In reviewing the beautiful book, The Art of Toy Story 3, I wanted to engage the reader in a discussion about how the Disney/Pixar artists still needed to create the film from the ground up:
In the age where technological prowess is often trumped over the art of the films, it is a joy to see that the roots of such a technologically advanced art form still start with a pencil and paper.
Quoting myself, how novel!
Disney has released the following five images that help show the progression of the artwork when creating Toy Story 3.
This storyboard was drawn by Toy Story 3 story artist Jeff Pidgeon and is one of approximately 500 drawings done by various story artists in the final storyreel of Sequence # 300 – Warm Welcome, where the toys are welcomed by Lotso and tour the Butterfly room at Sunnyside Daycare.
This concept art piece was done by Toy Story 3 Art Director Dice Tsutsumi, showcasing the exploration of color and design of new characters and new environments.
This frame shows the camera and staging phase which precedes character animation, known as Layout. The set is not fully built at this point and is finalized once layout is finished. Some background toys are still not present. Set dressing is also not final and will be refined once animation is completed.
Final character animation poses. The primary and secondary characters are animated by keyframe. Hundreds of background toys are populating Sunnyside Daycare.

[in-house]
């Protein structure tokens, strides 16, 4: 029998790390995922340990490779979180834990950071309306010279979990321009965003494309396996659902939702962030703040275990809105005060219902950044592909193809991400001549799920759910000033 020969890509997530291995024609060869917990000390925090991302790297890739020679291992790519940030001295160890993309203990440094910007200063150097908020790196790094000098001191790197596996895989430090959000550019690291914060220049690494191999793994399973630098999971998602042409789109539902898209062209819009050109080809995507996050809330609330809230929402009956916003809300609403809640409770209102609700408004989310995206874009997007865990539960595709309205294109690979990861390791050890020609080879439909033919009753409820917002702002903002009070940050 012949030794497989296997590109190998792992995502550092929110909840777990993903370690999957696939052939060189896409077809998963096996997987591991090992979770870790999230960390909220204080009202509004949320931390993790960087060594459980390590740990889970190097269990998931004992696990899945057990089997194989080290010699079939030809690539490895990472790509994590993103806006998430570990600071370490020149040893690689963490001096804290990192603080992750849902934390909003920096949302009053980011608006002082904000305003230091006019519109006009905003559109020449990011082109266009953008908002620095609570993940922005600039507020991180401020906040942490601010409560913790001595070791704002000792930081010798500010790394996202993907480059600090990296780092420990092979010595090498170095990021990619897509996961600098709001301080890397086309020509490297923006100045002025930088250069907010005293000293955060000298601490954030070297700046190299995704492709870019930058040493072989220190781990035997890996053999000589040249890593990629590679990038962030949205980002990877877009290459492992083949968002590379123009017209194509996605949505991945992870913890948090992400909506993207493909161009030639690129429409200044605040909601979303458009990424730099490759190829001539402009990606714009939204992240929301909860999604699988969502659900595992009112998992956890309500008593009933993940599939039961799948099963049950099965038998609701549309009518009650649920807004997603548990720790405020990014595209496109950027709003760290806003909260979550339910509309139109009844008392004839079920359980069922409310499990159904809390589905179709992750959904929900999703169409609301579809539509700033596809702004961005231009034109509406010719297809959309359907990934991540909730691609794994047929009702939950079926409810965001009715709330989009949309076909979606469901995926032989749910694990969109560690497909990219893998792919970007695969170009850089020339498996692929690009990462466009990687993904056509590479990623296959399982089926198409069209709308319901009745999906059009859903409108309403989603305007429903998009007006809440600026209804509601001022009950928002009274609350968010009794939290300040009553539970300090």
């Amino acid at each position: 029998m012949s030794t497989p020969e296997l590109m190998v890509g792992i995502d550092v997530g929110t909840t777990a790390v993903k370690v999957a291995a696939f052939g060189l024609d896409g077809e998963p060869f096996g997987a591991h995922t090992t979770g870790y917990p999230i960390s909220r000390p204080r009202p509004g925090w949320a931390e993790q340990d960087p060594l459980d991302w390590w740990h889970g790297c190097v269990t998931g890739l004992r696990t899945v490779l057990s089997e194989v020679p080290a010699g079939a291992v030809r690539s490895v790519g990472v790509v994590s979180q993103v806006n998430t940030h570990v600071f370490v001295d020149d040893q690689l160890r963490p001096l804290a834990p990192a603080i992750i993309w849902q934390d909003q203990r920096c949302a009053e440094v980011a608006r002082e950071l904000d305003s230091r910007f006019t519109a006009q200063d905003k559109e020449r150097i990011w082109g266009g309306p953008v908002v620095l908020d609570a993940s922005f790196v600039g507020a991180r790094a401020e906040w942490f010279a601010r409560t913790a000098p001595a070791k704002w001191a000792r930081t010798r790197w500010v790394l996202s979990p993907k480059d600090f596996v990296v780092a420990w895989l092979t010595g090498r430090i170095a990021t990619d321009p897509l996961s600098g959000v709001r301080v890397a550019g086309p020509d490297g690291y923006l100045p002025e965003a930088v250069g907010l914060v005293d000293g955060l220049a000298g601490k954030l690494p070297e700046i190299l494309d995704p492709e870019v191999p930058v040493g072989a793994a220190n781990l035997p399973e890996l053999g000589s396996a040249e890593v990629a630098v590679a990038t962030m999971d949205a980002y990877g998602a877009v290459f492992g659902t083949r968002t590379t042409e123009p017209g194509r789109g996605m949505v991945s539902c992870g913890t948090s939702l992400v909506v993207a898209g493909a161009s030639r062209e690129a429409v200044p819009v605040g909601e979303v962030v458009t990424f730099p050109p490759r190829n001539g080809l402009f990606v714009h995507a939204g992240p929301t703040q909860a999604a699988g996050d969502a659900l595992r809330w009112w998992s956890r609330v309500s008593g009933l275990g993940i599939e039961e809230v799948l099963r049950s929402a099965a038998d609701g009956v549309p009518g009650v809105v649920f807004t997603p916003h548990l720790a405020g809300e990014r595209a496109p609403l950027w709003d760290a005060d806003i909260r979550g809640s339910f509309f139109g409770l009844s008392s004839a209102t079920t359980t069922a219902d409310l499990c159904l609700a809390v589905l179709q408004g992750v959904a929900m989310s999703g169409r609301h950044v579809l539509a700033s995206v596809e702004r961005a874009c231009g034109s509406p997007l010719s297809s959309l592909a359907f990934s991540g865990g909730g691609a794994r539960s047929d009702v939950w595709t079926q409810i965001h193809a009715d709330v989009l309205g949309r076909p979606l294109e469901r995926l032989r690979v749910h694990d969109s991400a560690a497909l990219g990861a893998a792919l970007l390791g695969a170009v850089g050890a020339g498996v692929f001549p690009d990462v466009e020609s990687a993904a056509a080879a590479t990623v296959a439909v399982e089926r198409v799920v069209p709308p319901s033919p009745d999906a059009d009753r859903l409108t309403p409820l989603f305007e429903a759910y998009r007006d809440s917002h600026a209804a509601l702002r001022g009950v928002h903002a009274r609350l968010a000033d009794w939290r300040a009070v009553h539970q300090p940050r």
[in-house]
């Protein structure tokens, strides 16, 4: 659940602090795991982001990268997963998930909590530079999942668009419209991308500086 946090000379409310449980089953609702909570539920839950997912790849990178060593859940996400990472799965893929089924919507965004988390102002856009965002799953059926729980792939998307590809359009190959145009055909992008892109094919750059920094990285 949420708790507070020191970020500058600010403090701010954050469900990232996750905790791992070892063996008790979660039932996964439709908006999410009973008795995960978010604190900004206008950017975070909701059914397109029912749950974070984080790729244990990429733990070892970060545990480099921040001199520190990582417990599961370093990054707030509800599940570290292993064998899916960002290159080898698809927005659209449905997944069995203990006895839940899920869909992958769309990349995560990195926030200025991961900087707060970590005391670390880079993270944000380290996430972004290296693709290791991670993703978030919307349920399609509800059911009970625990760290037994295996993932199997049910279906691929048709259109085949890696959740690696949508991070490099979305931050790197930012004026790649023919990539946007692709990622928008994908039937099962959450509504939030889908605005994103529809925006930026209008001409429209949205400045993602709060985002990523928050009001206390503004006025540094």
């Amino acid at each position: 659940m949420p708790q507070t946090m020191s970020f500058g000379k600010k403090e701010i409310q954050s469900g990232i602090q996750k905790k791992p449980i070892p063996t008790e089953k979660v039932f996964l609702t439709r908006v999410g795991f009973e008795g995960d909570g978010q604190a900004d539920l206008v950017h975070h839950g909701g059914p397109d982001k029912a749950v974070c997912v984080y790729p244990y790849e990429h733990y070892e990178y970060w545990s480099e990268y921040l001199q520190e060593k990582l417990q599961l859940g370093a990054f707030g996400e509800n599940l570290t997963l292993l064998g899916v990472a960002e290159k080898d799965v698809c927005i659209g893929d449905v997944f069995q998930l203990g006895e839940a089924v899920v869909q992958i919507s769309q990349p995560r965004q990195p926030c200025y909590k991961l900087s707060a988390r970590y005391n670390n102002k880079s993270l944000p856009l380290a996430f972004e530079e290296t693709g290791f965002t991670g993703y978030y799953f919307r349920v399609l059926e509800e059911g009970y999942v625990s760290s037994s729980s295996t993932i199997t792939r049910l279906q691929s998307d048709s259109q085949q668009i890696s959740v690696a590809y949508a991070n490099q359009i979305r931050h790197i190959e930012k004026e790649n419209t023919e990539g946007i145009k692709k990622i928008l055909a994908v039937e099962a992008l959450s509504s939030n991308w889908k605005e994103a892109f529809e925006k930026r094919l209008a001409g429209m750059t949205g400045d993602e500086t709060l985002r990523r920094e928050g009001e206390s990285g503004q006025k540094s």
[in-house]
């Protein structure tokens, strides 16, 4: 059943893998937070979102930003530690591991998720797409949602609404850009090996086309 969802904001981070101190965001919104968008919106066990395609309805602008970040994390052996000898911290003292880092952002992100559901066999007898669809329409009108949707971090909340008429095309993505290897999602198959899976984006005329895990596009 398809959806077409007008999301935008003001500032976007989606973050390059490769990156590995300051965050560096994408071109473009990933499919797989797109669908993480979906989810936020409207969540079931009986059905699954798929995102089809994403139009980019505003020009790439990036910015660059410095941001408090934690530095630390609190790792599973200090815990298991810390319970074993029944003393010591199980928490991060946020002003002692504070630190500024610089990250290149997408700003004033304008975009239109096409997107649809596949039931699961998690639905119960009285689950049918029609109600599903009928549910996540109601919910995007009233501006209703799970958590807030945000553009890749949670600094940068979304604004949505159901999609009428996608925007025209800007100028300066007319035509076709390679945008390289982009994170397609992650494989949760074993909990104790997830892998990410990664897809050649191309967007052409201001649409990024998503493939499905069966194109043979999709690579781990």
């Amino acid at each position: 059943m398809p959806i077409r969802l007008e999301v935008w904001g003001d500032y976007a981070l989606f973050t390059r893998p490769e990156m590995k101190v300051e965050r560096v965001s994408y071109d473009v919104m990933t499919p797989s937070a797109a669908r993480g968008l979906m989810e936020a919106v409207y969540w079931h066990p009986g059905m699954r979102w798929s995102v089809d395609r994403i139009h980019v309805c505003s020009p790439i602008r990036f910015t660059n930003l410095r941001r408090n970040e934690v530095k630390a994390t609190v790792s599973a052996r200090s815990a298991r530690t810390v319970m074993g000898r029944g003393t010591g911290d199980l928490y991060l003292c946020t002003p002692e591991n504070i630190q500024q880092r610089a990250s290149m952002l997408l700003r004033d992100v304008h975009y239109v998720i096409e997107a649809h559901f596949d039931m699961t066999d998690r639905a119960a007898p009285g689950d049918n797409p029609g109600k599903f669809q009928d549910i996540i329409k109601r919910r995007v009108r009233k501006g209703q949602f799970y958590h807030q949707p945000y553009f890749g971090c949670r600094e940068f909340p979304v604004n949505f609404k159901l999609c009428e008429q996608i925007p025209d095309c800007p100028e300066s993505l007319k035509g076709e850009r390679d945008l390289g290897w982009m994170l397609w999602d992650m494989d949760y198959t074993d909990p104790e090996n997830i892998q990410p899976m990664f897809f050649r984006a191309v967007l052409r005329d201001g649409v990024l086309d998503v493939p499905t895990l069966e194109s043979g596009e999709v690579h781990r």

#5 Final Clothing Simulation, Shading and Lighting:
Final animation of the characters’ clothes, which is animated by dynamic simulation. In this shot, Barbie and Ken clothes are simulated. This final frame shows the final shading (material textures) for the set and all of the surfaces have texture, color, patterns, and material properties that will respond appropriately when lit by the Lighting Department.
Final lighting. The Lighting Department is responsible for integrating all of the elements (characters, set pieces, cloth animation, etc.) to create the final imagery. The lighting is achieved by placing virtual light sources in the scene which illuminate on the characters and the set. Many dozens of lights are often required as well as lighting effects such as the shafts of sunlight seen in this shot. Lotso was a particularly challenging character for the Shading and Lighting Departments because he is completely covered with fur.